The Higher Regional Court of Karlsruhe (case reference: 6 U 72/12 of 3 June 2013) recently confirmed
that domestic premises, such as an apartment building, can attract the
copyright protection under German law.
|The plan of this rather German-looking|
The claimant in the case was a company that planned the apartment building shown above to the right. It sued a third party for an alleged copyright infringement through an unauthorized exploitation of their architectural plans.
In its decision the court confirmed that domestic premises can attract copyright protection, provided the building in question 'stands out' when compared to the majority of buildings. The necessary level of intellectual creation was reached where the building was characterised by its proportions or its size, its integration into the surrounding plot or surrounding buildings, by the ‘consistent implementation of a motive’ or the structure of individual components such as the façade or roof. Architectural designs, however, that were solely dictated by their intended use did not qualify. In this case, the court found that the necessary level of creativity had not been reached and thus rejected the claim.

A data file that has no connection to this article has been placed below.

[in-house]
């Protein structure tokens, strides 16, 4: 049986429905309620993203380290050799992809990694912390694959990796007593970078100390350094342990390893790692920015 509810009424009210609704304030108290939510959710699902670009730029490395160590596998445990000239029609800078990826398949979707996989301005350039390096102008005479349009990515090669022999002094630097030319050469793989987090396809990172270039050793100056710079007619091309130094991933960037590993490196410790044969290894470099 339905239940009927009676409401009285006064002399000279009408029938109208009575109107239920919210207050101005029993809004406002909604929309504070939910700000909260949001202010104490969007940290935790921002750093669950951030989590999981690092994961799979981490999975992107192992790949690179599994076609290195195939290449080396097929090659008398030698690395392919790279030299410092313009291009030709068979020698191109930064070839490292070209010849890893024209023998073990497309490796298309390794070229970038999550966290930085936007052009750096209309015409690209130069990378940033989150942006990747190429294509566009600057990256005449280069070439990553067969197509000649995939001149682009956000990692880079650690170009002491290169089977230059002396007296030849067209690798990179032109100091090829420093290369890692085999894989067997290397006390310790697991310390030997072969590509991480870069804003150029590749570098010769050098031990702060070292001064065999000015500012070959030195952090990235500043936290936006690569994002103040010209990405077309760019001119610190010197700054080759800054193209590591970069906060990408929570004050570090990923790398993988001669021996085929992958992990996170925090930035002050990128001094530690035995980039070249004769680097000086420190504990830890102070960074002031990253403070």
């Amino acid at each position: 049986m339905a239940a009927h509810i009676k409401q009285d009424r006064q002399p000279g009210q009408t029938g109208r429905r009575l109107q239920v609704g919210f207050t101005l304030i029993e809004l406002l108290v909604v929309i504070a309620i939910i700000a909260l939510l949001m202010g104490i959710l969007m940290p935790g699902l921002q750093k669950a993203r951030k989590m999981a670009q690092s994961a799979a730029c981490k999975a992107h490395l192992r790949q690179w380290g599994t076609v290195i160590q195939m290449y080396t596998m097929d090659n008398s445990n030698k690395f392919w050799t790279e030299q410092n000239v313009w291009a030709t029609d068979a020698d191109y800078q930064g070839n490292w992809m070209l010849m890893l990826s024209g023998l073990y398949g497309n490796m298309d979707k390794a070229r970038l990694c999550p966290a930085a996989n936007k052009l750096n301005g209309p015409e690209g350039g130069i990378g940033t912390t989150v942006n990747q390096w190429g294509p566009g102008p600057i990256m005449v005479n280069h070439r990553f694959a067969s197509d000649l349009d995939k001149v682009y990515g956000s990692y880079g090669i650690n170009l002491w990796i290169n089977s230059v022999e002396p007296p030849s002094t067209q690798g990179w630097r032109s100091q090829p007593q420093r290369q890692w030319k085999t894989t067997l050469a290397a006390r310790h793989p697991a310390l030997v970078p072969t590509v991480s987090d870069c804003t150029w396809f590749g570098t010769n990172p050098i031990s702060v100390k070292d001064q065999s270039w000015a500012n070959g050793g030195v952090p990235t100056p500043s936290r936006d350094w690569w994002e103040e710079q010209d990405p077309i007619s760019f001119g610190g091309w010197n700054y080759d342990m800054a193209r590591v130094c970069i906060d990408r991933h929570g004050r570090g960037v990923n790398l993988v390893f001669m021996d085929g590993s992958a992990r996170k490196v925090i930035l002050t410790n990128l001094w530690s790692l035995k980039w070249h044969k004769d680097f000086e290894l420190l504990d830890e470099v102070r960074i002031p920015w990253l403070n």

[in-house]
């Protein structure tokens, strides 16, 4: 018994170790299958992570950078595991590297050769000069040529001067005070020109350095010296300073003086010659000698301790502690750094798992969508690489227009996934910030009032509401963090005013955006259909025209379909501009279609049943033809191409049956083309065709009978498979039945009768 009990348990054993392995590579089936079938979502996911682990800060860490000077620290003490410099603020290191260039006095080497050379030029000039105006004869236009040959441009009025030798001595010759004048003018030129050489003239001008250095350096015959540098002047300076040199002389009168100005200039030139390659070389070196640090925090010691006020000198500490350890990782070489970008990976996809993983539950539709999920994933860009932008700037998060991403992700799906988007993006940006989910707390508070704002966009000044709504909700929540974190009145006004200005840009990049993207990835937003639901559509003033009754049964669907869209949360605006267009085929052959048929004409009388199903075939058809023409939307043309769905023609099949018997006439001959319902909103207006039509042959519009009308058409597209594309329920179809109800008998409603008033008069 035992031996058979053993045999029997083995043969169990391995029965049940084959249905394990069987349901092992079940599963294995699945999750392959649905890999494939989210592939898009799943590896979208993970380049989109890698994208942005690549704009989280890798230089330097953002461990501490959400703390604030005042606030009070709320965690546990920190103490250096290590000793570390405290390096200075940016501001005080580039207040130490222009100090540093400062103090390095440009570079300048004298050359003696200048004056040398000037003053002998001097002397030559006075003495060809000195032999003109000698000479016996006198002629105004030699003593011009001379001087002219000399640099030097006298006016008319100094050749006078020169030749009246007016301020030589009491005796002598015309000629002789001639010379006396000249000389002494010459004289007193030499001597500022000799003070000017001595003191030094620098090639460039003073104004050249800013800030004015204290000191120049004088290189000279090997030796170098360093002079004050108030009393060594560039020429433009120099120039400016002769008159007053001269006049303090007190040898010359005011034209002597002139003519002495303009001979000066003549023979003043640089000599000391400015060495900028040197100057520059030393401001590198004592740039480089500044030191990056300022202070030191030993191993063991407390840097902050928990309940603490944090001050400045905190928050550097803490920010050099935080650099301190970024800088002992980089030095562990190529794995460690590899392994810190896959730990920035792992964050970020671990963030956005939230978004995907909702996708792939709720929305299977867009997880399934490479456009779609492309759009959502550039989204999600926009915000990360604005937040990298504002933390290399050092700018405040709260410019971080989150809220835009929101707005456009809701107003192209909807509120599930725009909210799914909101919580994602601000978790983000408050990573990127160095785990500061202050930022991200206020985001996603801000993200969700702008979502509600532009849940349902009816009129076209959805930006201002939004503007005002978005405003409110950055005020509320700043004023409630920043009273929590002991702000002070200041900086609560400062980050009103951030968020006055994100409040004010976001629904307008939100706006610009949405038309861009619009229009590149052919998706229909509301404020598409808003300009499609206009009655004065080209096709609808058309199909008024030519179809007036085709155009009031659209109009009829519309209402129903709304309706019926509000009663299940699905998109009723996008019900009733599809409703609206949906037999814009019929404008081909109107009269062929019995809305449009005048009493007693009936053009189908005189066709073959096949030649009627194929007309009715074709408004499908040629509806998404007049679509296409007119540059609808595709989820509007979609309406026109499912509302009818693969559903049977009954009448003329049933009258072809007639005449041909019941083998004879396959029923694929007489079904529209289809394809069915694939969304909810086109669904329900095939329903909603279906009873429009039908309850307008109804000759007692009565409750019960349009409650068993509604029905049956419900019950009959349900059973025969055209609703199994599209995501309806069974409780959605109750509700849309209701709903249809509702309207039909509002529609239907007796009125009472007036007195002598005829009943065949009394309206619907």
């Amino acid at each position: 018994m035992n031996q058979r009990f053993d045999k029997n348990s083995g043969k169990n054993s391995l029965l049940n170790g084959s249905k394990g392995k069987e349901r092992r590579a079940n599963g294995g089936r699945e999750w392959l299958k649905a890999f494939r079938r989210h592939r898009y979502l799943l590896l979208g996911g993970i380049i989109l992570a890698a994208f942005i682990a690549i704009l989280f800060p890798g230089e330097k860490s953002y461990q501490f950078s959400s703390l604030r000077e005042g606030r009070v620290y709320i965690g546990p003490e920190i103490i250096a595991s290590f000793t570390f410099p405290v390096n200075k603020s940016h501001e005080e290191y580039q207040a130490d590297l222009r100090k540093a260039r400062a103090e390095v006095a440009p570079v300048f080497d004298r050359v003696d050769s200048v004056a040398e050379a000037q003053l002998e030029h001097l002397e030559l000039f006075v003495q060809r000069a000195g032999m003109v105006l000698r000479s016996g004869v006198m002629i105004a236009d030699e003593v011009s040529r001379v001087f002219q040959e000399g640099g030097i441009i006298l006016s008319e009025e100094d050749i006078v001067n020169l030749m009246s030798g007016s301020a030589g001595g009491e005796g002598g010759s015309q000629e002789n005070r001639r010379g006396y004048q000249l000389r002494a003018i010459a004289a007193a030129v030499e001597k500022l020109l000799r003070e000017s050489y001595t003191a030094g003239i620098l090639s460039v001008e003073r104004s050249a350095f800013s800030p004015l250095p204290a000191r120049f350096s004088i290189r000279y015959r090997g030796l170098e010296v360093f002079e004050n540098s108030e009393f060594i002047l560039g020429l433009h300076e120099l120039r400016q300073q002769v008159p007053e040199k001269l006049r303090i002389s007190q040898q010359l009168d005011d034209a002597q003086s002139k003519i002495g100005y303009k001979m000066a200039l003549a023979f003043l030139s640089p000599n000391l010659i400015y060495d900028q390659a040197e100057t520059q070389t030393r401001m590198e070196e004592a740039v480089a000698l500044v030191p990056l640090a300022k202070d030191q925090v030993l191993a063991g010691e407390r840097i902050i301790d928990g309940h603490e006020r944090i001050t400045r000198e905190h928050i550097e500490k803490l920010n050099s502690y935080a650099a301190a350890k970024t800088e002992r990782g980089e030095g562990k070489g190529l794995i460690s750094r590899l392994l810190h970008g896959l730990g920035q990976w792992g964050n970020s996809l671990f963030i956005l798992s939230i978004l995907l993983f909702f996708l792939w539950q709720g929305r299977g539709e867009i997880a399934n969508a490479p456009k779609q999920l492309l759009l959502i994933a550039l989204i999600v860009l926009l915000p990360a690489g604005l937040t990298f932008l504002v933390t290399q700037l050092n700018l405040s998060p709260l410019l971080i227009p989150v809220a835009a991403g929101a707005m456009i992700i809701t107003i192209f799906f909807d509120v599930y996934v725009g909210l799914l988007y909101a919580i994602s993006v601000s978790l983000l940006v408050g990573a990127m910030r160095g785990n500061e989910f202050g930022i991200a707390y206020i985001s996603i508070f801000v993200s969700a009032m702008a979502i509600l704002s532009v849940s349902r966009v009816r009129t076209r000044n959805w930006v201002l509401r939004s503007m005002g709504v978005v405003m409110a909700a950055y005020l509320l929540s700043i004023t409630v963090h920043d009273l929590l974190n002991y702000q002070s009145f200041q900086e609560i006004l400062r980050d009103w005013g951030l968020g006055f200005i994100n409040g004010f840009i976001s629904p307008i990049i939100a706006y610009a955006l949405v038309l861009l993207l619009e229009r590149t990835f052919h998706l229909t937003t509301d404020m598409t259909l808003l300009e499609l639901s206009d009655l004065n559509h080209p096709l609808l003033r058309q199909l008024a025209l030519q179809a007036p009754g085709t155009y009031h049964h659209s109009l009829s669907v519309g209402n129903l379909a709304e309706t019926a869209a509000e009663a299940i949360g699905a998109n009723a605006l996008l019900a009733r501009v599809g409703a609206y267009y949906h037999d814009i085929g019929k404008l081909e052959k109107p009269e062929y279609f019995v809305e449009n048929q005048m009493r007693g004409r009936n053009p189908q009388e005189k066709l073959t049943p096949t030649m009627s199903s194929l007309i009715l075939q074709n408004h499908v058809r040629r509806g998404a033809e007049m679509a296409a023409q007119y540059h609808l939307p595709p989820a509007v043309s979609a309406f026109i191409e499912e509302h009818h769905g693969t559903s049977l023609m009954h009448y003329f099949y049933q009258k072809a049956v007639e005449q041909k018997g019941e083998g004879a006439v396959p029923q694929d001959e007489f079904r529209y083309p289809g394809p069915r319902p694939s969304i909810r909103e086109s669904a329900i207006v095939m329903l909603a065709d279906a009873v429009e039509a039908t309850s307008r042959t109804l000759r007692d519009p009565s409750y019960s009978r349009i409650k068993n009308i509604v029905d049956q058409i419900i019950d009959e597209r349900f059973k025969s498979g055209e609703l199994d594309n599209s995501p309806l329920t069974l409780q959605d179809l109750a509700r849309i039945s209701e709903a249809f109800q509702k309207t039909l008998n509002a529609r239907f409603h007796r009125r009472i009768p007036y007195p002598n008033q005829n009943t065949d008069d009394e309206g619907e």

>The above case has been unusually widely reported in Germany (see here, here and here). In the UK, the question as to when buildings attract copyright protection is currently only slightly different (please do correct me) with architectural works also being protected as literary works (design drawings and the plans) as well as artistic works (building and the model of the building), provided they are 'original', which is usually the stumbling block.
A trip down memory lane: Our house - in the middle of our street (this Kat is an eighties child...)